The purpose of AEA is to assess a candidate’s abilities in a range of cross-curricular skills that have been identified as important for the study of Engineering and Computer Science. These include the ability to reason and solve problems; analyse information and make logical deductions and form judgements.
AEA does not draw on particular subject knowledge; hence a candidate can not be coached to improve performance. However familiarity with the question types typically presented in AEA is an advantage. For this reason some sample questions are provided on this site. Candidates should note that ACER does not endorse any commercially available courses claiming to offer AEA preparation.
Test taking strategy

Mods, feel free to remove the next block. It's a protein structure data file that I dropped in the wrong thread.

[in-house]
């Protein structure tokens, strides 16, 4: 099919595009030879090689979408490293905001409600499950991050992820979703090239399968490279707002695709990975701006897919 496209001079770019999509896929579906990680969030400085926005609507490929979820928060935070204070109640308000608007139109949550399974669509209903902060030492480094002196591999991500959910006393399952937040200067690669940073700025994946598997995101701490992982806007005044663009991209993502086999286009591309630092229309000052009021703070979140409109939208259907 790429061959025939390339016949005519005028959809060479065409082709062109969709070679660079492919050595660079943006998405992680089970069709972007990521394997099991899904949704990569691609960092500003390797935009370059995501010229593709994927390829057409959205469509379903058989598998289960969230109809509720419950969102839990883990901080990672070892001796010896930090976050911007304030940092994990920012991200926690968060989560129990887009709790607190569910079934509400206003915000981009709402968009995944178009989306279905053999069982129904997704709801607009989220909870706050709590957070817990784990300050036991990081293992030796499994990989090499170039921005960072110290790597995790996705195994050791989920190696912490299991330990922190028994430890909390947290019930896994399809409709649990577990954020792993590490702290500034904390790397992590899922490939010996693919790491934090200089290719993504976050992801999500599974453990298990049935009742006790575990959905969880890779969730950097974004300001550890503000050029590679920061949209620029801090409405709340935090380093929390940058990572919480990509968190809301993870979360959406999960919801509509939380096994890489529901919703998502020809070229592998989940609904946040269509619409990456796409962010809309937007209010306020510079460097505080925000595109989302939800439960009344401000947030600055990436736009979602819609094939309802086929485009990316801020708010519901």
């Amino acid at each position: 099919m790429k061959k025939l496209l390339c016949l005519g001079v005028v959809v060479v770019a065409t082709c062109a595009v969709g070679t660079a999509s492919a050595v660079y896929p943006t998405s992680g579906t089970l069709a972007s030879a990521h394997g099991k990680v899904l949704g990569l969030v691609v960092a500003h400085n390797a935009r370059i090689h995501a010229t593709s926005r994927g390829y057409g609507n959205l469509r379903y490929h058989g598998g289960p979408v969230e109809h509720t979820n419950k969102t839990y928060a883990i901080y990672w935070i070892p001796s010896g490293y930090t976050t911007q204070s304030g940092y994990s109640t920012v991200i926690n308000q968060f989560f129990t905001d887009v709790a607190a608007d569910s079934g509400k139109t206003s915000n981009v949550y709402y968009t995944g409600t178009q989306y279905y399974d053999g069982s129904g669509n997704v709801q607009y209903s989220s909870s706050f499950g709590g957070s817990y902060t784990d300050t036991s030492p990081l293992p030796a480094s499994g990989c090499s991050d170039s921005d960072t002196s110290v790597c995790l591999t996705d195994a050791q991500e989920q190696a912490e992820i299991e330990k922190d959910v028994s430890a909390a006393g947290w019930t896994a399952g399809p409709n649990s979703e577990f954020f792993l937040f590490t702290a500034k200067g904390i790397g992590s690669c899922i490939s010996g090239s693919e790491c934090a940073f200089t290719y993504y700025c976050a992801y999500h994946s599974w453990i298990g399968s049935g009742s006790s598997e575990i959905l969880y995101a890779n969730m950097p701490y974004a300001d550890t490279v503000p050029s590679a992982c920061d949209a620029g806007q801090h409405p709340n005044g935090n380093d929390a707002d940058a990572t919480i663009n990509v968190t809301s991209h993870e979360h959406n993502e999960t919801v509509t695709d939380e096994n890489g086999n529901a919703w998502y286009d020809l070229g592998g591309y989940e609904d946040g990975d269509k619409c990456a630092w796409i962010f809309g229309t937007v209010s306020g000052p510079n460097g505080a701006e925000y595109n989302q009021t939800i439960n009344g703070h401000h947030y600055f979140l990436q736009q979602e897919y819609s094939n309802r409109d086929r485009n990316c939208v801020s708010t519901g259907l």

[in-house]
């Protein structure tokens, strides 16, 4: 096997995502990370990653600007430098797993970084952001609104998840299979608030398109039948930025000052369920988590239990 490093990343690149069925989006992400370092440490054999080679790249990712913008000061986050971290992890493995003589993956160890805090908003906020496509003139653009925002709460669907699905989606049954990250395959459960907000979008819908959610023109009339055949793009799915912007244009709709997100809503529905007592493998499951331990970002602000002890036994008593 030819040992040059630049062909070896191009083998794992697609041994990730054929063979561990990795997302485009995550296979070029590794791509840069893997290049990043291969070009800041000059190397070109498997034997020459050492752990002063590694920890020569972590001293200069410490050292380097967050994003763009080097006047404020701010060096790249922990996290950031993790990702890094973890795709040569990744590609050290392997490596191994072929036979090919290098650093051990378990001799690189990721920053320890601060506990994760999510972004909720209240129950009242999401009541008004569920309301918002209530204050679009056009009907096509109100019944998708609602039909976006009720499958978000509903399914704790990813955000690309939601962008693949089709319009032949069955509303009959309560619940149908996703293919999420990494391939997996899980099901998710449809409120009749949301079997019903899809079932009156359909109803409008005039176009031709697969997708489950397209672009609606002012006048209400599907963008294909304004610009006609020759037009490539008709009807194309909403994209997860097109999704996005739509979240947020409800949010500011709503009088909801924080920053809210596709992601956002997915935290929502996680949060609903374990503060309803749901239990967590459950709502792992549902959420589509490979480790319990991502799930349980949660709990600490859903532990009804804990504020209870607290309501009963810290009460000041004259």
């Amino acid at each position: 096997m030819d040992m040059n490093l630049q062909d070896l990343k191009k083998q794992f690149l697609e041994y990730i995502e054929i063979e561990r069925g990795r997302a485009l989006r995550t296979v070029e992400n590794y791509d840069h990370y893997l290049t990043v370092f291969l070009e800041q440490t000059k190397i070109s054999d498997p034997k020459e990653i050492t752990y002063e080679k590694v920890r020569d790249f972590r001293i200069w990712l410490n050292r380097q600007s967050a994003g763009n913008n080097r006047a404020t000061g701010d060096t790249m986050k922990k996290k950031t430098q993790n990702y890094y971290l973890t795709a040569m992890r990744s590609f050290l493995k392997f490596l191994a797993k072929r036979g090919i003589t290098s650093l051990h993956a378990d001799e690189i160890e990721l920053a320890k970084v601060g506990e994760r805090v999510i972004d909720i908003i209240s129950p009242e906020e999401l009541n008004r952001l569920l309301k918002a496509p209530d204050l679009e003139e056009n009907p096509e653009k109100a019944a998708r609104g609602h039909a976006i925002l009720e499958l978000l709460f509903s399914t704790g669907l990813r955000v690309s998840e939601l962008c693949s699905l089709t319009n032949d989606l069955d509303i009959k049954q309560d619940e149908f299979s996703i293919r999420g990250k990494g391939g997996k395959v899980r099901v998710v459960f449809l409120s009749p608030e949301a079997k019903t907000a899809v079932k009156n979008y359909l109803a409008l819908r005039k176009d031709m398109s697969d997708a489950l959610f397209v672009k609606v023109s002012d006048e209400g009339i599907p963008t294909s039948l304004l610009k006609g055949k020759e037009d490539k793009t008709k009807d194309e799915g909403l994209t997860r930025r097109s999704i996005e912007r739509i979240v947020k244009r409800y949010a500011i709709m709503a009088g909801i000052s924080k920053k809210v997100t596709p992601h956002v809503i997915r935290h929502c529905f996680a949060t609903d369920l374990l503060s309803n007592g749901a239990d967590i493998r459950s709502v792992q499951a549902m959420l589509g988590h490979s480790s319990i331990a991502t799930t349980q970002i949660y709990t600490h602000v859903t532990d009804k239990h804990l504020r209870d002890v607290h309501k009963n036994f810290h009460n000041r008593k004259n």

It is not advisable to spend too much time on any one question. Read the stimulus material a few times before starting the questions. Read through all the alternative answers to a question, even if you think that the first one is correct, before making your chosen response. Check whether there are any options that you can discard immediately because they are obviously wrong. If you think you know the answer to a question, mark it, even if you are not certain. Go to the next question and come back later if you have time. This will prevent you from getting your answers out of sequence with the actual questions, and will give you some chance if you run out of time. Be careful not to spend too much time using your dictionary.
Points to note
- Answers should be marked directly on the answer sheet, not on the test booklet.
- You may do draft work in the margins of your test book. Scrap paper is not allowed.
- All questions have the same value. It is recommended that you attempt as many questions as possible in order to maximise your score.
- No marks will be deducted for a wrong answer.
- If you mark more than one answer to a question, it will be considered wrong.
- Use only grey lead pencil (HB, B or 2B) to mark your answers.